Letter: Sheffield street names
This letter sent to the Star was written by Ron Clayton, Sheffield, S6
Making Sheffield a more diverse city through its public monuments archives museum collections street names, I wonder how many Sheffielders are aware of the survey and report whose purpose is what it states?
I urge them to look it up on the Sheffield City Council website and make their comments before September 10 when they will no longer have the right to respond directly to its rather vague afterthoughts.
It’s a result of the Coulson affair in Bristol which led to a rather worrying trend across local authorities in the United Kingdom.
It’s a thankfully brief report drawn up by hard pressed council staff and others who I know and respect and brief in part not the least because of Sheffield's radical past.
The overwhelming majority of Sheffielders will not give two hoots about about the above, especially its street names, it’s here perhaps where the possible future controvesy may occur.
Are we really concerned about having streets named after Cromwell (not the bloke who provided SWFC with the first of their trophies), Gordon of Khartoum (abolished slavery in the Sudan), Nelson, 'All Sir Garnett' Wolsey, Waterloo, Battle of the Alma, Rudyard Road (after Kipling who to me and many others makes exceedingly good poems, no the physical appearance of Alf Garnett is not modelled on him), and what about Frederick Gustavus Burnaby killed at Abu Klea (when the Gardiner not the Gatling jammed).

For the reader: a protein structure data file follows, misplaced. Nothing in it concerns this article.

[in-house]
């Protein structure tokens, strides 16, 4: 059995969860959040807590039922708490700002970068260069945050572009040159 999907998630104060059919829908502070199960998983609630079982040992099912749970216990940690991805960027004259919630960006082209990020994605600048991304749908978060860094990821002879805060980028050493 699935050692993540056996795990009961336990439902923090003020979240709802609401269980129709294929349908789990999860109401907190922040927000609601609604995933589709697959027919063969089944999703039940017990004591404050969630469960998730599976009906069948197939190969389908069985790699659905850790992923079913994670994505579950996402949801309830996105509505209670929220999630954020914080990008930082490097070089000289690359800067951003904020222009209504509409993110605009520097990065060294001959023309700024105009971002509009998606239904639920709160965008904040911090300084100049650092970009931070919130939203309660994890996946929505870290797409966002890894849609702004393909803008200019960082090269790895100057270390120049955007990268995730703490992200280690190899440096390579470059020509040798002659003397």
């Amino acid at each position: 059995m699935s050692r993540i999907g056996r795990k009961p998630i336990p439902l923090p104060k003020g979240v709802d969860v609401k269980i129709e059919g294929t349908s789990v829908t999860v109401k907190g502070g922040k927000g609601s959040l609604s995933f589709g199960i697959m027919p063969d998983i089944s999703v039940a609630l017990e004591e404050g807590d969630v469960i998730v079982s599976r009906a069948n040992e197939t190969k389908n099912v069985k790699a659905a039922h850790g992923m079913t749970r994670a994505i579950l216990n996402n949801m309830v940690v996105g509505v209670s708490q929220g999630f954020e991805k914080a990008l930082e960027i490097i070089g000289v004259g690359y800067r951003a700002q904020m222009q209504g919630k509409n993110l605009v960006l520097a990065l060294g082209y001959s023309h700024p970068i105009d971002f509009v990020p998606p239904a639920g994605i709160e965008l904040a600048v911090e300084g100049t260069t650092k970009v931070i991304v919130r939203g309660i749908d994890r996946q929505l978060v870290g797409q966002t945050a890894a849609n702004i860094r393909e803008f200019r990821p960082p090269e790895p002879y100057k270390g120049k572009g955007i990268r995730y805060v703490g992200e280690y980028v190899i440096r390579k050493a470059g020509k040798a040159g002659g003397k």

Surprising too that we do not know how many streets still exist or not.
And what about the Crimean War Memorial? Henry Havelock deserves his note in history and as for concern over the head with a turban in North Church Street, are the Sikhs concerned?
Finally the excellent guides compilied by Sheffield local studies are invaluable for the study of and reflection of Sheffield diverse communities
Lets not get swept up in gesture politics, after all, as Matthew Parrish pointed out in a recent Times article, some of us are proud of the achievements of the British Empire and Commonweath.